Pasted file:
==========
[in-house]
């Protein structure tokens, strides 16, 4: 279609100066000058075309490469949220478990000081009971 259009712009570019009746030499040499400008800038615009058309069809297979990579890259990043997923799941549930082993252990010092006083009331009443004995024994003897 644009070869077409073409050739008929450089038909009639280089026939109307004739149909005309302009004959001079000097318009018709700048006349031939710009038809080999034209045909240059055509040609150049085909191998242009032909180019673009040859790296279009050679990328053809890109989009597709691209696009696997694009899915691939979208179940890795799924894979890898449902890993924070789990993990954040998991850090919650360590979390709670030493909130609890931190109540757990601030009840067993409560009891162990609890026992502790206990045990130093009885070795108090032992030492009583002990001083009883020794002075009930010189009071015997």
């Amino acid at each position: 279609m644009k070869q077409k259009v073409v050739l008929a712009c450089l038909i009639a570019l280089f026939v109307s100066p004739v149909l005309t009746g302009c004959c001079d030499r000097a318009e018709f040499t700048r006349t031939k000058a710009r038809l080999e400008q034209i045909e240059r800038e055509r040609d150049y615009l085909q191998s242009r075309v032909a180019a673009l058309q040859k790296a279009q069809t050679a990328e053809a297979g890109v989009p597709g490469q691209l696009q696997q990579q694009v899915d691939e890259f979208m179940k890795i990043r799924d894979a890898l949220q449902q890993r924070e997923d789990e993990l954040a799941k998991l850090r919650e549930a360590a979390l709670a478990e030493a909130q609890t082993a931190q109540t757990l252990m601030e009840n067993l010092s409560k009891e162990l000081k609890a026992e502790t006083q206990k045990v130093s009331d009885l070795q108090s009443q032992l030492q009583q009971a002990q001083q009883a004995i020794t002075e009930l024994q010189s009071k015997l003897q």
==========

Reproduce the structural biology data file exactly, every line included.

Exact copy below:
[in-house]
């Protein structure tokens, strides 16, 4: 279609100066000058075309490469949220478990000081009971 259009712009570019009746030499040499400008800038615009058309069809297979990579890259990043997923799941549930082993252990010092006083009331009443004995024994003897 644009070869077409073409050739008929450089038909009639280089026939109307004739149909005309302009004959001079000097318009018709700048006349031939710009038809080999034209045909240059055509040609150049085909191998242009032909180019673009040859790296279009050679990328053809890109989009597709691209696009696997694009899915691939979208179940890795799924894979890898449902890993924070789990993990954040998991850090919650360590979390709670030493909130609890931190109540757990601030009840067993409560009891162990609890026992502790206990045990130093009885070795108090032992030492009583002990001083009883020794002075009930010189009071015997």
């Amino acid at each position: 279609m644009k070869q077409k259009v073409v050739l008929a712009c450089l038909i009639a570019l280089f026939v109307s100066p004739v149909l005309t009746g302009c004959c001079d030499r000097a318009e018709f040499t700048r006349t031939k000058a710009r038809l080999e400008q034209i045909e240059r800038e055509r040609d150049y615009l085909q191998s242009r075309v032909a180019a673009l058309q040859k790296a279009q069809t050679a990328e053809a297979g890109v989009p597709g490469q691209l696009q696997q990579q694009v899915d691939e890259f979208m179940k890795i990043r799924d894979a890898l949220q449902q890993r924070e997923d789990e993990l954040a799941k998991l850090r919650e549930a360590a979390l709670a478990e030493a909130q609890t082993a931190q109540t757990l252990m601030e009840n067993l010092s409560k009891e162990l000081k609890a026992e502790t006083q206990k045990v130093s009331d009885l070795q108090s009443q032992l030492q009583q009971a002990q001083q009883a004995i020794t002075e009930l024994q010189s009071k015997l003897q």